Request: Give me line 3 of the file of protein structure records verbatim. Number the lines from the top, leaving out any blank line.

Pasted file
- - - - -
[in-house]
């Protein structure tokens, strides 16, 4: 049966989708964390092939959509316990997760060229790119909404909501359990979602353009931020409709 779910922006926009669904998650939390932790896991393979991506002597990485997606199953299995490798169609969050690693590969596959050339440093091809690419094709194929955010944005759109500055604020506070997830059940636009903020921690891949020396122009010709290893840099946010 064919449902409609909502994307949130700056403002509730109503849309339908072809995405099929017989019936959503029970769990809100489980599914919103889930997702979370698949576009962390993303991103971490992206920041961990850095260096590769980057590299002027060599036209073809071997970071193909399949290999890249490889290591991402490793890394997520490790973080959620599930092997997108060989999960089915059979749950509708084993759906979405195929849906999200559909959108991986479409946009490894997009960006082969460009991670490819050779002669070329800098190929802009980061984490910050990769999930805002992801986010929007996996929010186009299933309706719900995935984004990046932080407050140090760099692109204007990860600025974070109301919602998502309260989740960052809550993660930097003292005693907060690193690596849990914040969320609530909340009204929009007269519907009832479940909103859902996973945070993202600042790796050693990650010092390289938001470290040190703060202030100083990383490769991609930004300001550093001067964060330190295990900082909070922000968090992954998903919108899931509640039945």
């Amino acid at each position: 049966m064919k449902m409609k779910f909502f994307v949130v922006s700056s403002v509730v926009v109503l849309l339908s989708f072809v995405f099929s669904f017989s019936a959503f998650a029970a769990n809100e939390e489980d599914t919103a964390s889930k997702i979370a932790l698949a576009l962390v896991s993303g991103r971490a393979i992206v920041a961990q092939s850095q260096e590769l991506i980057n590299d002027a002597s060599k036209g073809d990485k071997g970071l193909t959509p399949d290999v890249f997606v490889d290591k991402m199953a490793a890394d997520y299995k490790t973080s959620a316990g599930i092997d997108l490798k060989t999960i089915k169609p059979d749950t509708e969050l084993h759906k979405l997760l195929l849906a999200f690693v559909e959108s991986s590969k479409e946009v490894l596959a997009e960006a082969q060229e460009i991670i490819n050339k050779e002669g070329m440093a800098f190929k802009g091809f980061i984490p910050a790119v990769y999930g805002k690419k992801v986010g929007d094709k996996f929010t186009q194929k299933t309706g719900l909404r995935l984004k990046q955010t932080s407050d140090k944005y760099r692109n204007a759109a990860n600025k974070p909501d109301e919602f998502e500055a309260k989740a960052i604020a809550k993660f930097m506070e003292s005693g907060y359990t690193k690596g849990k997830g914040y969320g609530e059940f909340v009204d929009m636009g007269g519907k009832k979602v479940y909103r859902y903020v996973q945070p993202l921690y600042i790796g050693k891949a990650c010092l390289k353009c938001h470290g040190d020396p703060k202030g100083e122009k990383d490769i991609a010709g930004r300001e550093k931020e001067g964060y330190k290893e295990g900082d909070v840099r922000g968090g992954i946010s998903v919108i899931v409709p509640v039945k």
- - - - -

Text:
């Amino acid at each position: 049966m064919k449902m409609k779910f909502f994307v949130v922006s700056s403002v509730v926009v109503l849309l339908s989708f072809v995405f099929s669904f017989s019936a959503f998650a029970a769990n809100e939390e489980d599914t919103a964390s889930k997702i979370a932790l698949a576009l962390v896991s993303g991103r971490a393979i992206v920041a961990q092939s850095q260096e590769l991506i980057n590299d002027a002597s060599k036209g073809d990485k071997g970071l193909t959509p399949d290999v890249f997606v490889d290591k991402m199953a490793a890394d997520y299995k490790t973080s959620a316990g599930i092997d997108l490798k060989t999960i089915k169609p059979d749950t509708e969050l084993h759906k979405l997760l195929l849906a999200f690693v559909e959108s991986s590969k479409e946009v490894l596959a997009e960006a082969q060229e460009i991670i490819n050339k050779e002669g070329m440093a800098f190929k802009g091809f980061i984490p910050a790119v990769y999930g805002k690419k992801v986010g929007d094709k996996f929010t186009q194929k299933t309706g719900l909404r995935l984004k990046q955010t932080s407050d140090k944005y760099r692109n204007a759109a990860n600025k974070p909501d109301e919602f998502e500055a309260k989740a960052i604020a809550k993660f930097m506070e003292s005693g907060y359990t690193k690596g849990k997830g914040y969320g609530e059940f909340v009204d929009m636009g007269g519907k009832k979602v479940y909103r859902y903020v996973q945070p993202l921690y600042i790796g050693k891949a990650c010092l390289k353009c938001h470290g040190d020396p703060k202030g100083e122009k990383d490769i991609a010709g930004r300001e550093k931020e001067g964060y330190k290893e295990g900082d909070v840099r922000g968090g992954i946010s998903v919108i899931v409709p509640v039945k």